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A coalition of President Donald Trump's allies are looking into whether they could privately fund a wall along the Mexican border … made of hemp.

Former White House chief strategist Steve Bannon said that the group, which also includes former Kansas Secretary of State Kris Kobach and former Milwaukee County, Wisconsin, Sheriff David Clarke, is consulting with a Kansas-based hemp company about the possibility of erecting a hempcrete wall along the southern border.

The thinking is that, because congressional Democrats are unlikely to budge and include taxpayer funds for a border wall in appropriations legislation, the group will pool their capital and influence to get the job done themselves.

“Do you understand the irony of using hempcrete to keep out marijuana?” Bannon told Politico, which first reported on the potential cannabis-constructed border barrier.

That said, when Trump has spoken about his reasons for wanting a border wall when it comes to impeding drug trafficking, he usually focuses on opioids, cocaine and methamphetamine, and hasn't mentioned cannabis in relation to the project.

Steve Bannon, a former chief strategist to President Donald Trump, shown at the 2017 Conservative Political Action Conference in National Harbor, Maryland, told Politico that he and other Trump allies may pursue a border wall with Mexico privately. Bannon even suggested it could be made of hempcrete. (Photo by Gage Skidmore via Flickr; used with a Creative Commons ShareAlike 2.0 Generic license)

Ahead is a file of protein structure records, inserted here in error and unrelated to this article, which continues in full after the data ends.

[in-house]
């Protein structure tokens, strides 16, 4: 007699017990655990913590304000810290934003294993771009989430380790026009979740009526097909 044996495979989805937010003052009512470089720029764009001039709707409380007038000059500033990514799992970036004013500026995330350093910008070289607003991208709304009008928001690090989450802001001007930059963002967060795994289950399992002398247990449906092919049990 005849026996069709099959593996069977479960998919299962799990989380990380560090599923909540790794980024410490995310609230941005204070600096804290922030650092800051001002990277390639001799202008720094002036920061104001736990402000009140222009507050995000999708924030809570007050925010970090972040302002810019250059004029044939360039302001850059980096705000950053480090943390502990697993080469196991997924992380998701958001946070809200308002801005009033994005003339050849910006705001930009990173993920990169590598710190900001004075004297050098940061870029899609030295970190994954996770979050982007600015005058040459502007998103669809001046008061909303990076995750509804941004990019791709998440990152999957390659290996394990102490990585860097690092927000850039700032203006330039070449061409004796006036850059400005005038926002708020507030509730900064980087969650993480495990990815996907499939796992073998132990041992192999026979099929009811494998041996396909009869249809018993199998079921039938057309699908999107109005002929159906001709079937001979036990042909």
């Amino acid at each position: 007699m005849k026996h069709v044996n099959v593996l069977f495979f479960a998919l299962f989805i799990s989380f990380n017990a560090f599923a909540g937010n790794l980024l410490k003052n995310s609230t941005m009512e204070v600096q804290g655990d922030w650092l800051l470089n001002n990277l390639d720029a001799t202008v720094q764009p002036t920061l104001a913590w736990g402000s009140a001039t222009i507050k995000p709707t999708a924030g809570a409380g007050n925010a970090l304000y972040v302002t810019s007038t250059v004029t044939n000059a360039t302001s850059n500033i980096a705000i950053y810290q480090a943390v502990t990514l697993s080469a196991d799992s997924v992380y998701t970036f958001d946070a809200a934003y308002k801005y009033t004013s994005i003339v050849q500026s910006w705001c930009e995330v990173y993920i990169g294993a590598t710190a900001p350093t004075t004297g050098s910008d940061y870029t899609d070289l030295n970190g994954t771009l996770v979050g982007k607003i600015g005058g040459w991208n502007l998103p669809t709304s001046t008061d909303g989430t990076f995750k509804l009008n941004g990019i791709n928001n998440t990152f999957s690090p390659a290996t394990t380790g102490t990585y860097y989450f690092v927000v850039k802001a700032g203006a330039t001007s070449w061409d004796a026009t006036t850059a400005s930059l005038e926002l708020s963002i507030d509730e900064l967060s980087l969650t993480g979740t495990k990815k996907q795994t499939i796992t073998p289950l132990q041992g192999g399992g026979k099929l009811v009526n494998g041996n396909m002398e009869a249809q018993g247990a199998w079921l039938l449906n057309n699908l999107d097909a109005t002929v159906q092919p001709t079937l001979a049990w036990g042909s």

And of course, the wall isn't singularly about preventing drug trafficking. According to Trump, it's also meant to deter illegal immigration, which has already been decreasing steadily since 2007. The president's claim that there's an ongoing humanitarian crisis on the southern border that demands a physical barrier has been characterized by Democratic lawmakers as a xenophobic attempt to rally his base and make good on a campaign promise that initially involved having Mexico foot the bill.


Either way, drug enforcement officials have found that marijuana seizures have steadily declined as more states have legalized.

It's not clear whether the president would back a proposal to erect a privately funded wall made of hemp. A White House spokesperson did not immediately respond to a request for comment from Marijuana Moment.

America's Hemp Academy, the company that Bannon's group reportedly partnered with, also did not reply to a request for comment by the time of publication. The company — founded by a “serial entrepreneur” who also owns a chain of delis, a bread manufacturing company and an outdoor wildlife hunting retreat — launched just in late December 2018, according to the Kansas City Business Journal.

One thing is for sure: Using hempcrete for a large-scale infrastructure project would've been harder to achieve just months ago, when the crop was federally illegal to grow in the U.S. outside of limited research programs, and only imports from other countries were allowed. But since Trump signed the 2018 Farm Bill into law, legalizing hemp, more widespread domestic cultivation is on the way and costs for products including hempcrete are likely to drop.

Experts expressed strong doubts to Politico, though, that Bannon's group could raise enough funds to actually execute their plan. Whether it's made of hemp or some other material, coming up with enough money to build a wall stretching thousands of miles would set investors back by billions of dollars — not to mention the potential regulatory complications a private company would face dealing with federal departments such as the Environmental Protection Agency.

Still, as far as border wall proposals go, a hempcrete barrier would at least represent a more environmentally sustainable material compared with normal concrete. But again, the practical and political hurdles that the White House and outside groups face in securing funding for any kind of barrier have proved daunting.

— Kyle Jaeger